Porfirio Biopic Review: The Pleasure Is All His
Documentaries featuring real people gabbing about themselves with little or no direction, is nothing new. Errol Morris stirred controversy in 2010 with Tabloid, his rather exploitative ranting self-portrait so to speak, of somewhat unhinged Joyce McKinney, a former Miss Wyoming who in 1977 was charged in the UK with the infamous 'Manacled Mormon' case. In which she abducted and imprisoned the object of her pathological obsession, a young Mormon ex-lover.
Very likely a big screen offshoot of those popular reality television shows, this so-called dubious docu-fiction genre has given rise to what might be termed self-exploitation of vulnerable human beings without a clue in many cases, that what makes perfect sense to them about their lives, may be setting themselves up for the butt of public shame and ridicule. Which pertaining to Brazilian director Alejandro Landes' Porfirio, may be true as well, but likewise harboring something more sinister and self-serving.
So is this a case of Porfirio Ramirez Aldana making a pact with the devil behind the camera, or the other way around. Possibly a little of both, as the subject of Landes' biopic may have been shrewd enough to pull off a take charge feat of his own here.
A prosperous Colombian rancher now paralyzed from the waist down as a result of a stray police bullet, Porfirio, appearing as himself in the film, was overcome with immense frustration when the government stalled on paying him compensation stemming from the ensuing lawsuit. Confined permanently to a wheelchair and without the use of his atrophied legs, the avenging Porfirio nevertheless mounted an unsuccessful plane hijacking packing grenades in his diaper, to force the government to pay him that overdue settlement.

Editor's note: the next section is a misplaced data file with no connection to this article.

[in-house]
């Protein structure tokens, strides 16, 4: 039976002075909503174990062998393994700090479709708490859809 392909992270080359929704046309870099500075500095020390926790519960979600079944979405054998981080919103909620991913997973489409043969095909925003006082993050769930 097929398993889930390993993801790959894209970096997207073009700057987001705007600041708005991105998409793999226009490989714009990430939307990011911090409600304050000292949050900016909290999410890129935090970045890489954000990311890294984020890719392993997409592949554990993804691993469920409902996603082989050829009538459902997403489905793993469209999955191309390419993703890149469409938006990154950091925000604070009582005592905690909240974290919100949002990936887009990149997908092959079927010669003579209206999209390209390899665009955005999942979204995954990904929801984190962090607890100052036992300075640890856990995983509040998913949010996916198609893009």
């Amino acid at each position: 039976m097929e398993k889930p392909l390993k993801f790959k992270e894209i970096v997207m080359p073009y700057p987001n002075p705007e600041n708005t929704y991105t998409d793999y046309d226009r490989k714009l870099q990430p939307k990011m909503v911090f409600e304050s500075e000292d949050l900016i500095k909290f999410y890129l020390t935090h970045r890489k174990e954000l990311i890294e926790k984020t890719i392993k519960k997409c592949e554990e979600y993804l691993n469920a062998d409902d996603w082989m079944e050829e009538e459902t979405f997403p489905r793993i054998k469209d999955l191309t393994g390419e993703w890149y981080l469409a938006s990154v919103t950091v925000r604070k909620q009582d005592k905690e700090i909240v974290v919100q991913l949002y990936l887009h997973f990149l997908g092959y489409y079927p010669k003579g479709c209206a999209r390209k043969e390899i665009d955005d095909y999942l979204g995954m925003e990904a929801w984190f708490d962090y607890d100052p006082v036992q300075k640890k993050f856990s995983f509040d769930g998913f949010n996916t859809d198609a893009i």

What followed was the house arrest detention of the severely disabled man for years, likely because the authorities preferred not to have to deal with the extensive and unpleasant care that placing him in a prison would entail. Though neither the director nor Porfirio have bothered to spare viewers these too much information, the pleasure is all his details, so to speak. Raising suspicions that the duo share a rather unnatural symbiotic pleasure combining Porfirio's extreme exhibitionism with that not uncommon voyeuristic tendency among filmmakers. And what about the reaction of the Colombian authorities to this get-even screen reenactment mocking them - a far more interesting subject Landes decided to bypass.
As a result, you will be treated to enduring Porfirio's graphic episodes of defecation and masturbation. In addition to closeup, pretty much in your face unsimulated copulation and oral sex with an apparently willing female neighbor. Did I mention all of this playing out in prolonged real time?
And while the lives of unusual human beings are potentially intriguing subjects for movies, let's get one thing clear. Filmmaking is not and should never be, a form of personal psychotherapy on camera. Along with sleazy stuff that in the real world off-screen, would land you in handcuffs.
Which in the case of Porfirio, appears to be his own perverse bid via an eagerly willing filmmaker. In other words, that he may be disabled and feeling a little on the emasculated side, but the sexually feisty gent can still show the world what a macho seductive stud in bed he can be. Spare me.
Prairie Miller is a NY multimedia journalist online, in print and on radio, and on WBAI/Pacifica National Radio Network's Arts Express. Read more reviews by Prairie Miller. Contact Prairie through NewsBlaze. Read more stories by Prairie Miller.
Related Movie Reviews News